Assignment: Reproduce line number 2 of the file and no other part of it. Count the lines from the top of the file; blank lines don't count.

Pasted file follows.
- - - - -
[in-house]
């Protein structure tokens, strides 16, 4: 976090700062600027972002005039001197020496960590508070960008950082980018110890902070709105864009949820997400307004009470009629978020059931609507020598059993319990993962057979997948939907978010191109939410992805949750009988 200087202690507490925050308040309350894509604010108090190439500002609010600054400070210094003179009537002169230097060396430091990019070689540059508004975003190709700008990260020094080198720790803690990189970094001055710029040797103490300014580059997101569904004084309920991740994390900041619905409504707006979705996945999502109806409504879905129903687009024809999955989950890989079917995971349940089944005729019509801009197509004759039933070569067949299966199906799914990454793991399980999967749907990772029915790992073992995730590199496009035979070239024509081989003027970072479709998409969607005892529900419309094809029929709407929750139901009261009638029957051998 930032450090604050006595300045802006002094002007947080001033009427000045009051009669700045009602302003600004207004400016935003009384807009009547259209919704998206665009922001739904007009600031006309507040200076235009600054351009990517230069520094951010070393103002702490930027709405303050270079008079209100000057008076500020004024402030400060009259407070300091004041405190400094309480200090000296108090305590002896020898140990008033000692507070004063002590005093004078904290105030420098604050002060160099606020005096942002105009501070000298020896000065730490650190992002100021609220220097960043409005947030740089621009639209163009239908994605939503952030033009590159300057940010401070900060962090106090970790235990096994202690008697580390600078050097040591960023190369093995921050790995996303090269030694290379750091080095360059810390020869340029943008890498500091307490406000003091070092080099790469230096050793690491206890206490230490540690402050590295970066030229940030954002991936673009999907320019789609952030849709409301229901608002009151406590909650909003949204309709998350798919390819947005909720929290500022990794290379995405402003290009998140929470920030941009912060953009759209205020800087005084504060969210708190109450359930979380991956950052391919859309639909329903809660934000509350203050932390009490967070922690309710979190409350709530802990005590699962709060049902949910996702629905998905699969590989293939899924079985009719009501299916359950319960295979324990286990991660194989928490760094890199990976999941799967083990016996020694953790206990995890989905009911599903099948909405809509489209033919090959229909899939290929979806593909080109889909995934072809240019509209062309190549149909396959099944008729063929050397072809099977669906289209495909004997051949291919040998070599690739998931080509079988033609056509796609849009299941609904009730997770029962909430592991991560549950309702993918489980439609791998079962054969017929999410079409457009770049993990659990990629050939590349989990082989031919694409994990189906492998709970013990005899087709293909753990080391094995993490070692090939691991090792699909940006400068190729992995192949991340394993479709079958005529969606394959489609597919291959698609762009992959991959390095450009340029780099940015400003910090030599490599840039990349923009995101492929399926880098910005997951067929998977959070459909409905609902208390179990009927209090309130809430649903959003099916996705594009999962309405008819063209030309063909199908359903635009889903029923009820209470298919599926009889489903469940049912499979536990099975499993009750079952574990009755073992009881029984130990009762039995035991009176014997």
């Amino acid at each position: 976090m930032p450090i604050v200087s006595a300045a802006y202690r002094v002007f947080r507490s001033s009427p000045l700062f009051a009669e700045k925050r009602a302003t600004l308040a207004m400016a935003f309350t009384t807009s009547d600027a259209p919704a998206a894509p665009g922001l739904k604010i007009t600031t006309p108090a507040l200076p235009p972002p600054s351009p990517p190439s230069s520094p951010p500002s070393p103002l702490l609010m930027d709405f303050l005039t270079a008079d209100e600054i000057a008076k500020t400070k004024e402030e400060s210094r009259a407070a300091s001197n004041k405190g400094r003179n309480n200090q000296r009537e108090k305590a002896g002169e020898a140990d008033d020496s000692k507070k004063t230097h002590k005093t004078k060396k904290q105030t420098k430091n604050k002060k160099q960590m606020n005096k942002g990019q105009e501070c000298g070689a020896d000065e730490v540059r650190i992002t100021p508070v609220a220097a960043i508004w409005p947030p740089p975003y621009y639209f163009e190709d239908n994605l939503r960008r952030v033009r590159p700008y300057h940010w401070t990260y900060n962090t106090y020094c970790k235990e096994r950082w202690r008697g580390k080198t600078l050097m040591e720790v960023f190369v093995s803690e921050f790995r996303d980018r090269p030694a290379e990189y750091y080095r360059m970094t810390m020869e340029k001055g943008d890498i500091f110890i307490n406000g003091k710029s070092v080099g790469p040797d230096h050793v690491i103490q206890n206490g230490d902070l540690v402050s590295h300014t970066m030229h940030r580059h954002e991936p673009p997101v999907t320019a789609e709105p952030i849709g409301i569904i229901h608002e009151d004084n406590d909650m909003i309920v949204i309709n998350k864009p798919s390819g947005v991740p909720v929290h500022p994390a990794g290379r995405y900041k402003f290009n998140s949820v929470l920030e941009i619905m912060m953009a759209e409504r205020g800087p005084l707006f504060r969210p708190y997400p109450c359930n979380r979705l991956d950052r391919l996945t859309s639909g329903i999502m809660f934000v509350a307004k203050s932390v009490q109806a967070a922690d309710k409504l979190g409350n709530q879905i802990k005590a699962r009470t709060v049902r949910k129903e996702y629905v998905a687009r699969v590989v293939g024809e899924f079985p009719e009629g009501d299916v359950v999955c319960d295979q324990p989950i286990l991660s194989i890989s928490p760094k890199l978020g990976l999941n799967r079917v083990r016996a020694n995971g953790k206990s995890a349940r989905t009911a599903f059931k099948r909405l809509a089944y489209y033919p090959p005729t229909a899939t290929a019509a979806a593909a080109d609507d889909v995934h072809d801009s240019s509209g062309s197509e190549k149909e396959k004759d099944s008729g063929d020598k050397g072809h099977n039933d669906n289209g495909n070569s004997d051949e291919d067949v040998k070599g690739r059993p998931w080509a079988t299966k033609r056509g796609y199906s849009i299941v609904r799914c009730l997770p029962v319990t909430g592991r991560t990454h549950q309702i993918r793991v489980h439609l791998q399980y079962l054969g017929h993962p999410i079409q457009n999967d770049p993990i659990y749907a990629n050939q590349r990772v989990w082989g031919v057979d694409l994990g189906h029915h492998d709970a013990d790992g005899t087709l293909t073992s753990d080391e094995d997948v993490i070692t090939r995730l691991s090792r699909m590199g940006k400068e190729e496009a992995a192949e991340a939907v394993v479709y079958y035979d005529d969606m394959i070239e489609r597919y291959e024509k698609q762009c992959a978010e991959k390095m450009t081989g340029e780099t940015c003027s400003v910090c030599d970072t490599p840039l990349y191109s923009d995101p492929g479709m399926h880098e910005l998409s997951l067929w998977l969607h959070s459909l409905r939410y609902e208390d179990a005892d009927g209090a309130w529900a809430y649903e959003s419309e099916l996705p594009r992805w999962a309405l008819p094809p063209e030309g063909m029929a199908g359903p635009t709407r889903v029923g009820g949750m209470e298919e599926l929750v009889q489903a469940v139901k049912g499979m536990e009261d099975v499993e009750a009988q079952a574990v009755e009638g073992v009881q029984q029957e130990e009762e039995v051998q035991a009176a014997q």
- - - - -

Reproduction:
């Protein structure tokens, strides 16, 4: 976090700062600027972002005039001197020496960590508070960008950082980018110890902070709105864009949820997400307004009470009629978020059931609507020598059993319990993962057979997948939907978010191109939410992805949750009988 200087202690507490925050308040309350894509604010108090190439500002609010600054400070210094003179009537002169230097060396430091990019070689540059508004975003190709700008990260020094080198720790803690990189970094001055710029040797103490300014580059997101569904004084309920991740994390900041619905409504707006979705996945999502109806409504879905129903687009024809999955989950890989079917995971349940089944005729019509801009197509004759039933070569067949299966199906799914990454793991399980999967749907990772029915790992073992995730590199496009035979070239024509081989003027970072479709998409969607005892529900419309094809029929709407929750139901009261009638029957051998 930032450090604050006595300045802006002094002007947080001033009427000045009051009669700045009602302003600004207004400016935003009384807009009547259209919704998206665009922001739904007009600031006309507040200076235009600054351009990517230069520094951010070393103002702490930027709405303050270079008079209100000057008076500020004024402030400060009259407070300091004041405190400094309480200090000296108090305590002896020898140990008033000692507070004063002590005093004078904290105030420098604050002060160099606020005096942002105009501070000298020896000065730490650190992002100021609220220097960043409005947030740089621009639209163009239908994605939503952030033009590159300057940010401070900060962090106090970790235990096994202690008697580390600078050097040591960023190369093995921050790995996303090269030694290379750091080095360059810390020869340029943008890498500091307490406000003091070092080099790469230096050793690491206890206490230490540690402050590295970066030229940030954002991936673009999907320019789609952030849709409301229901608002009151406590909650909003949204309709998350798919390819947005909720929290500022990794290379995405402003290009998140929470920030941009912060953009759209205020800087005084504060969210708190109450359930979380991956950052391919859309639909329903809660934000509350203050932390009490967070922690309710979190409350709530802990005590699962709060049902949910996702629905998905699969590989293939899924079985009719009501299916359950319960295979324990286990991660194989928490760094890199990976999941799967083990016996020694953790206990995890989905009911599903099948909405809509489209033919090959229909899939290929979806593909080109889909995934072809240019509209062309190549149909396959099944008729063929050397072809099977669906289209495909004997051949291919040998070599690739998931080509079988033609056509796609849009299941609904009730997770029962909430592991991560549950309702993918489980439609791998079962054969017929999410079409457009770049993990659990990629050939590349989990082989031919694409994990189906492998709970013990005899087709293909753990080391094995993490070692090939691991090792699909940006400068190729992995192949991340394993479709079958005529969606394959489609597919291959698609762009992959991959390095450009340029780099940015400003910090030599490599840039990349923009995101492929399926880098910005997951067929998977959070459909409905609902208390179990009927209090309130809430649903959003099916996705594009999962309405008819063209030309063909199908359903635009889903029923009820209470298919599926009889489903469940049912499979536990099975499993009750079952574990009755073992009881029984130990009762039995035991009176014997």